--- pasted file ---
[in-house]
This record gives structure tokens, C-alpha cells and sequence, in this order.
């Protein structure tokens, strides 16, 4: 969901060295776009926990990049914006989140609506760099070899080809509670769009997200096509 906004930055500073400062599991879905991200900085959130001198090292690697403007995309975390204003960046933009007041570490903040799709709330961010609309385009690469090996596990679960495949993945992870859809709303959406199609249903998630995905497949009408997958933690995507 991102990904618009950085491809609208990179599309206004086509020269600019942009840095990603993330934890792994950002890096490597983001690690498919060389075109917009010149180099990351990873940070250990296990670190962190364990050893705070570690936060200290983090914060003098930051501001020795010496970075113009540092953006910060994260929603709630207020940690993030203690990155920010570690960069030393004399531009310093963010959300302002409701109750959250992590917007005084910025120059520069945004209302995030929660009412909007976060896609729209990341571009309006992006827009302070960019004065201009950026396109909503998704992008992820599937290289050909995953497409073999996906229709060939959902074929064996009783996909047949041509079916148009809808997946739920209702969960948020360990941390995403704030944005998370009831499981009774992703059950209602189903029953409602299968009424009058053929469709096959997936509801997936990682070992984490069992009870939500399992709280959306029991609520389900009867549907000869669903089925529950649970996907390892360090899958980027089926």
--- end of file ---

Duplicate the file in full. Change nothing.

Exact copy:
[in-house]
This record gives structure tokens, C-alpha cells and sequence, in this order.
């Protein structure tokens, strides 16, 4: 969901060295776009926990990049914006989140609506760099070899080809509670769009997200096509 906004930055500073400062599991879905991200900085959130001198090292690697403007995309975390204003960046933009007041570490903040799709709330961010609309385009690469090996596990679960495949993945992870859809709303959406199609249903998630995905497949009408997958933690995507 991102990904618009950085491809609208990179599309206004086509020269600019942009840095990603993330934890792994950002890096490597983001690690498919060389075109917009010149180099990351990873940070250990296990670190962190364990050893705070570690936060200290983090914060003098930051501001020795010496970075113009540092953006910060994260929603709630207020940690993030203690990155920010570690960069030393004399531009310093963010959300302002409701109750959250992590917007005084910025120059520069945004209302995030929660009412909007976060896609729209990341571009309006992006827009302070960019004065201009950026396109909503998704992008992820599937290289050909995953497409073999996906229709060939959902074929064996009783996909047949041509079916148009809808997946739920209702969960948020360990941390995403704030944005998370009831499981009774992703059950209602189903029953409602299968009424009058053929469709096959997936509801997936990682070992984490069992009870939500399992709280959306029991609520389900009867549907000869669903089925529950649970996907390892360090899958980027089926």